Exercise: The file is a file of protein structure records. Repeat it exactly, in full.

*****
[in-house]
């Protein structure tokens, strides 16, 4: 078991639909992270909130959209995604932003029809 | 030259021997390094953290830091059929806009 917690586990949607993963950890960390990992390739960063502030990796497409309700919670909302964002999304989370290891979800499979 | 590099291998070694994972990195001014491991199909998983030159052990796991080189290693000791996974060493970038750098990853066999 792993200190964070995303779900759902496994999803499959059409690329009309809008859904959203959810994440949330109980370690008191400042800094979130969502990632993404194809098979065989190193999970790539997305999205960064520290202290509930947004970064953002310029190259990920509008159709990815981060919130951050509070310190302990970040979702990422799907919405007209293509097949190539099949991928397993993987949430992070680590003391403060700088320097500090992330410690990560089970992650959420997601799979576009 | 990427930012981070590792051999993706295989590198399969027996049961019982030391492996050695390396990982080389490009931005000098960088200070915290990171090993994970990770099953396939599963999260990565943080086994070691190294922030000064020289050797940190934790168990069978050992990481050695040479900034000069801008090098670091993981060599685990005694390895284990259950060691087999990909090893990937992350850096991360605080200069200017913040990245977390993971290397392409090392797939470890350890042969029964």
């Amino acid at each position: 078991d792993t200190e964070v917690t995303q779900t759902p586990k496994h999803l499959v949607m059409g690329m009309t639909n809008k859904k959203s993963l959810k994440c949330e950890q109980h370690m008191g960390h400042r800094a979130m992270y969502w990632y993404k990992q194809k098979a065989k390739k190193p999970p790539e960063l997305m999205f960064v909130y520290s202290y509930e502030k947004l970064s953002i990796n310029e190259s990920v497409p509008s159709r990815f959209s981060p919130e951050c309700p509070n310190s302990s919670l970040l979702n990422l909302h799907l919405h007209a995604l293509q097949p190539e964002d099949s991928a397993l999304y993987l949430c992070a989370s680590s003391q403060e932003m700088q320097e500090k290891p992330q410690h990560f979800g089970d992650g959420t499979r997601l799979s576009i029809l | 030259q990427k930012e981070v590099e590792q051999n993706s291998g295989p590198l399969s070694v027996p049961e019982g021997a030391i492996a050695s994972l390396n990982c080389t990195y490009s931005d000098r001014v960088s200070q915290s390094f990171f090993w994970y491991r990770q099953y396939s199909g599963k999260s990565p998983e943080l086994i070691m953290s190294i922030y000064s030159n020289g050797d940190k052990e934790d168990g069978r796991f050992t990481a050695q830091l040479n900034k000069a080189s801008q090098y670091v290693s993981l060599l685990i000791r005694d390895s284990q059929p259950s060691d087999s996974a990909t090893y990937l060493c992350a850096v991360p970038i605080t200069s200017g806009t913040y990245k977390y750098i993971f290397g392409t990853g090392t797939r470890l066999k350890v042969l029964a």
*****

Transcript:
[in-house]
């Protein structure tokens, strides 16, 4: 078991639909992270909130959209995604932003029809 | 030259021997390094953290830091059929806009 917690586990949607993963950890960390990992390739960063502030990796497409309700919670909302964002999304989370290891979800499979 | 590099291998070694994972990195001014491991199909998983030159052990796991080189290693000791996974060493970038750098990853066999 792993200190964070995303779900759902496994999803499959059409690329009309809008859904959203959810994440949330109980370690008191400042800094979130969502990632993404194809098979065989190193999970790539997305999205960064520290202290509930947004970064953002310029190259990920509008159709990815981060919130951050509070310190302990970040979702990422799907919405007209293509097949190539099949991928397993993987949430992070680590003391403060700088320097500090992330410690990560089970992650959420997601799979576009 | 990427930012981070590792051999993706295989590198399969027996049961019982030391492996050695390396990982080389490009931005000098960088200070915290990171090993994970990770099953396939599963999260990565943080086994070691190294922030000064020289050797940190934790168990069978050992990481050695040479900034000069801008090098670091993981060599685990005694390895284990259950060691087999990909090893990937992350850096991360605080200069200017913040990245977390993971290397392409090392797939470890350890042969029964």
């Amino acid at each position: 078991d792993t200190e964070v917690t995303q779900t759902p586990k496994h999803l499959v949607m059409g690329m009309t639909n809008k859904k959203s993963l959810k994440c949330e950890q109980h370690m008191g960390h400042r800094a979130m992270y969502w990632y993404k990992q194809k098979a065989k390739k190193p999970p790539e960063l997305m999205f960064v909130y520290s202290y509930e502030k947004l970064s953002i990796n310029e190259s990920v497409p509008s159709r990815f959209s981060p919130e951050c309700p509070n310190s302990s919670l970040l979702n990422l909302h799907l919405h007209a995604l293509q097949p190539e964002d099949s991928a397993l999304y993987l949430c992070a989370s680590s003391q403060e932003m700088q320097e500090k290891p992330q410690h990560f979800g089970d992650g959420t499979r997601l799979s576009i029809l | 030259q990427k930012e981070v590099e590792q051999n993706s291998g295989p590198l399969s070694v027996p049961e019982g021997a030391i492996a050695s994972l390396n990982c080389t990195y490009s931005d000098r001014v960088s200070q915290s390094f990171f090993w994970y491991r990770q099953y396939s199909g599963k999260s990565p998983e943080l086994i070691m953290s190294i922030y000064s030159n020289g050797d940190k052990e934790d168990g069978r796991f050992t990481a050695q830091l040479n900034k000069a080189s801008q090098y670091v290693s993981l060599l685990i000791r005694d390895s284990q059929p259950s060691d087999s996974a990909t090893y990937l060493c992350a850096v991360p970038i605080t200069s200017g806009t913040y990245k977390y750098i993971f290397g392409t990853g090392t797939r470890l066999k350890v042969l029964a």